When your child is able to go 3 days with no accidents, it’s time for a “potty party”. Do the potty dance, sing the potty song – you get to make these up. And go for a special family walk to celebrate your child’s major milestone. You’re proud, right? Tell your child!

Parenting: Get Into It!

marissa@intuitparenting.com

 

About Marissa Gold: Marissa Gold is an expert in Brain-Based Parenting. Her unique perspective is geared to meet your parenting needs by reflecting upon age-appropriate and developmentally-relevant information which focuses on reinforcing positive and respectful parenting. By understanding the developmental needs of your child, and how to apply scientifically-reinforced information to parenting decisions, Marissa has become a respected teacher, private consultant and speaker. As the Founder of IntuitParenting, Marissa is dedicated to serving parents through private consultations; parenting groups (both Mommy and Me and Parent Education seminars without children) and school and community presentations and workshops.

Marissa received her BA at the University of Wisconsin-Madison and completed her Early Childhood work at UCLA. She is the mother of two girls, ages 9 and 6. She is “in the trenches” with you and understands your daily struggles and triumphs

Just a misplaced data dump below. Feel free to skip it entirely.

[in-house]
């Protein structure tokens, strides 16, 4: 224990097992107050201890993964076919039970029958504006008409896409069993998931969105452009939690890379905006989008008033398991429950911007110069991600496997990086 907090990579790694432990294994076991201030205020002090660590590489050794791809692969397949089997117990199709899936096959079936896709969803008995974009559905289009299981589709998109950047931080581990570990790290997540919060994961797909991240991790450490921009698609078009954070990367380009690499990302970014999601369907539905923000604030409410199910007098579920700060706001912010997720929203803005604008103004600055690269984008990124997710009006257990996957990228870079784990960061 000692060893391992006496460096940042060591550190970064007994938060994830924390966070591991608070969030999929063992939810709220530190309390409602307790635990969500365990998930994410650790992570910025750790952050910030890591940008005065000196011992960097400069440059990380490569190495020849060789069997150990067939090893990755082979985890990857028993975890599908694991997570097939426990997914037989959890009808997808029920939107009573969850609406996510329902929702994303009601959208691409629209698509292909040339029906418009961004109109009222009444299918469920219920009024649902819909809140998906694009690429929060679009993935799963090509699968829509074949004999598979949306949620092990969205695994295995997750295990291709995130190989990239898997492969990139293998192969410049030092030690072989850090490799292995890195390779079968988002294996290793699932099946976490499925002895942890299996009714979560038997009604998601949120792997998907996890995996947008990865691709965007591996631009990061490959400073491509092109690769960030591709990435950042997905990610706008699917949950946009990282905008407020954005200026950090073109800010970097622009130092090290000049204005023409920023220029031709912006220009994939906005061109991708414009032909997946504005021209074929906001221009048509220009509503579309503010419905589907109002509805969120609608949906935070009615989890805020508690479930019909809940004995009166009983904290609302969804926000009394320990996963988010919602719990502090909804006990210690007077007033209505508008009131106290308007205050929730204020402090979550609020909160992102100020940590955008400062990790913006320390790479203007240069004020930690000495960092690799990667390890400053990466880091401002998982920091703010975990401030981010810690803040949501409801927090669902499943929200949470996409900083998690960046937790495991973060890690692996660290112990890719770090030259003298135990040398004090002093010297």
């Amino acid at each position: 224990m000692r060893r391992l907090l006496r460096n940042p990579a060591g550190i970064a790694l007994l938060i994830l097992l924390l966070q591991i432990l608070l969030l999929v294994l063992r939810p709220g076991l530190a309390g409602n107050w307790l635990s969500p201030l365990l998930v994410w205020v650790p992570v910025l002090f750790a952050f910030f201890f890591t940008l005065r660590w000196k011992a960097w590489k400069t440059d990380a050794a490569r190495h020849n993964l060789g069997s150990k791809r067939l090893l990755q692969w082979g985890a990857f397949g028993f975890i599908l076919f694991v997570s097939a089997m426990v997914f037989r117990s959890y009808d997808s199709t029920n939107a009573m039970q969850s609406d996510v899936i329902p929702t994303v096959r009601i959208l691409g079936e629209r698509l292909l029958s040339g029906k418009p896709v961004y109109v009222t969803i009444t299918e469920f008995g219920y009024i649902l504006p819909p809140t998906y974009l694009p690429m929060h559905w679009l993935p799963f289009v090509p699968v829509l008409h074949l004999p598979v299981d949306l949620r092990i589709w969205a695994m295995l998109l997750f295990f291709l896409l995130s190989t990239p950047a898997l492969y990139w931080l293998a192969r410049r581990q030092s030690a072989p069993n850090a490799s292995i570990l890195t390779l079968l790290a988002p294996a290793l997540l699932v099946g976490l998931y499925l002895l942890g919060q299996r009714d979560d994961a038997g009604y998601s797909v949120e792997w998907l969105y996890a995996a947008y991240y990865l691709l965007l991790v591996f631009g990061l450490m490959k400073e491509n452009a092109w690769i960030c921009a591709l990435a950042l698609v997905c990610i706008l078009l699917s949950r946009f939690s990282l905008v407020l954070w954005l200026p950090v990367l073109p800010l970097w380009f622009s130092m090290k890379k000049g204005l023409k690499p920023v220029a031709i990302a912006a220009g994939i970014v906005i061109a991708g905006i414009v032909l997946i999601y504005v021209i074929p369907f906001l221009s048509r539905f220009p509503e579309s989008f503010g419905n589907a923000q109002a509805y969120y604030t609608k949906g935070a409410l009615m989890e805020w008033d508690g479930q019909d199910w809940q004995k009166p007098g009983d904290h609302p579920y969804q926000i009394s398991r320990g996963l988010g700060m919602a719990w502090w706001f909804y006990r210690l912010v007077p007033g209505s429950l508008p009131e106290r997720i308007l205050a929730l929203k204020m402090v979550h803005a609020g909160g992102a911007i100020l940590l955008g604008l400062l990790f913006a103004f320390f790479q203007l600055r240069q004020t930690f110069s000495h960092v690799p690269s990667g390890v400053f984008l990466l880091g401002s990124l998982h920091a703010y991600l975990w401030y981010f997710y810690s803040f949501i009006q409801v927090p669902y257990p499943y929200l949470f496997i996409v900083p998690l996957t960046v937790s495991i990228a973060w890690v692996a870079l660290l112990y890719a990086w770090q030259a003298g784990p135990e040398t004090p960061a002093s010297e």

Guest Blog from Marissa Gold of Intuit Parenting

My Husband has a third appendage…and it’s battery-powered.
Recently my younger daughter asked me why Daddy always had his phone with him. I paused, thought about all of the politically correct answers I could give her.

They went something like this:
“Daddy owns his own business and needs to be accessible.”
“Something important may happen and Daddy needs to find out immediately.”
“Daddy isn’t on the phone, it’s just nearby, in case…”
I even contemplated:
“Daddy is addicted to Trivia Crack”. Okay, maybe I didn’t…well…

Then I thought about it some more and realized that there wasn’t a single excuse I could provide to my young daughter that would make sense to her. Mainly because it doesn’t make sense in a child’s mind, why anything and especially a phone, would be more important than her.

Remember the song, “Cat’s in the Cradle”? Listen up moms and dads: we’ve become the epitome of the words sung by Harry Chapin. Our children are growing up too fast and before you know it, they’re gong to be asking for their own Nano, smart phone, e-reader and/or tablet. We wonder why these material items are so important and lusted after by them, don’t we? Well, why shouldn’t they be? From a young age, they see us literally connected to our e-devices at all times.